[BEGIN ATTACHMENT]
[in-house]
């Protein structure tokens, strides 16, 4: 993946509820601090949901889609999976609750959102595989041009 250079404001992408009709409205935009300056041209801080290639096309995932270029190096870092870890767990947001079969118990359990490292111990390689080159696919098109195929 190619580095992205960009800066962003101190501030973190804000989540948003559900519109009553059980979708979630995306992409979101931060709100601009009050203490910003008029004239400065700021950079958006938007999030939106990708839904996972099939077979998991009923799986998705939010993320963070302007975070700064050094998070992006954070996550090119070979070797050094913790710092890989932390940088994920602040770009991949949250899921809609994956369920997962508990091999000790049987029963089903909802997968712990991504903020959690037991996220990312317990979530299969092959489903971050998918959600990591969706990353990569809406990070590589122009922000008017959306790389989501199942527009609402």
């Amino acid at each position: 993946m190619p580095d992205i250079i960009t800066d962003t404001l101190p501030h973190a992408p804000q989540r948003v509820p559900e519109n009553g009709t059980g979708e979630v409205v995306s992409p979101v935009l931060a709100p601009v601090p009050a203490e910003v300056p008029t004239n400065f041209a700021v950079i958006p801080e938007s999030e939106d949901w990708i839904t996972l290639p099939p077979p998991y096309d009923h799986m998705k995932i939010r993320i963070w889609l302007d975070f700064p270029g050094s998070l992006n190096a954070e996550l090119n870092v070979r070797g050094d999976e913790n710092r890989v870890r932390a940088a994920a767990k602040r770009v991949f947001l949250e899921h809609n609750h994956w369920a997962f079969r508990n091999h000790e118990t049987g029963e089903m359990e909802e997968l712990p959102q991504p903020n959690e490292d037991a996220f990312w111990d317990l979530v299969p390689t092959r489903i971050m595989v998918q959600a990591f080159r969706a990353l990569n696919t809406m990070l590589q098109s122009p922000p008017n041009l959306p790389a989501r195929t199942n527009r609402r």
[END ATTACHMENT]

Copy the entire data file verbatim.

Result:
[in-house]
């Protein structure tokens, strides 16, 4: 993946509820601090949901889609999976609750959102595989041009 250079404001992408009709409205935009300056041209801080290639096309995932270029190096870092870890767990947001079969118990359990490292111990390689080159696919098109195929 190619580095992205960009800066962003101190501030973190804000989540948003559900519109009553059980979708979630995306992409979101931060709100601009009050203490910003008029004239400065700021950079958006938007999030939106990708839904996972099939077979998991009923799986998705939010993320963070302007975070700064050094998070992006954070996550090119070979070797050094913790710092890989932390940088994920602040770009991949949250899921809609994956369920997962508990091999000790049987029963089903909802997968712990991504903020959690037991996220990312317990979530299969092959489903971050998918959600990591969706990353990569809406990070590589122009922000008017959306790389989501199942527009609402």
């Amino acid at each position: 993946m190619p580095d992205i250079i960009t800066d962003t404001l101190p501030h973190a992408p804000q989540r948003v509820p559900e519109n009553g009709t059980g979708e979630v409205v995306s992409p979101v935009l931060a709100p601009v601090p009050a203490e910003v300056p008029t004239n400065f041209a700021v950079i958006p801080e938007s999030e939106d949901w990708i839904t996972l290639p099939p077979p998991y096309d009923h799986m998705k995932i939010r993320i963070w889609l302007d975070f700064p270029g050094s998070l992006n190096a954070e996550l090119n870092v070979r070797g050094d999976e913790n710092r890989v870890r932390a940088a994920a767990k602040r770009v991949f947001l949250e899921h809609n609750h994956w369920a997962f079969r508990n091999h000790e118990t049987g029963e089903m359990e909802e997968l712990p959102q991504p903020n959690e490292d037991a996220f990312w111990d317990l979530v299969p390689t092959r489903i971050m595989v998918q959600a990591f080159r969706a990353l990569n696919t809406m990070l590589q098109s122009p922000p008017n041009l959306p790389a989501r195929t199942n527009r609402r």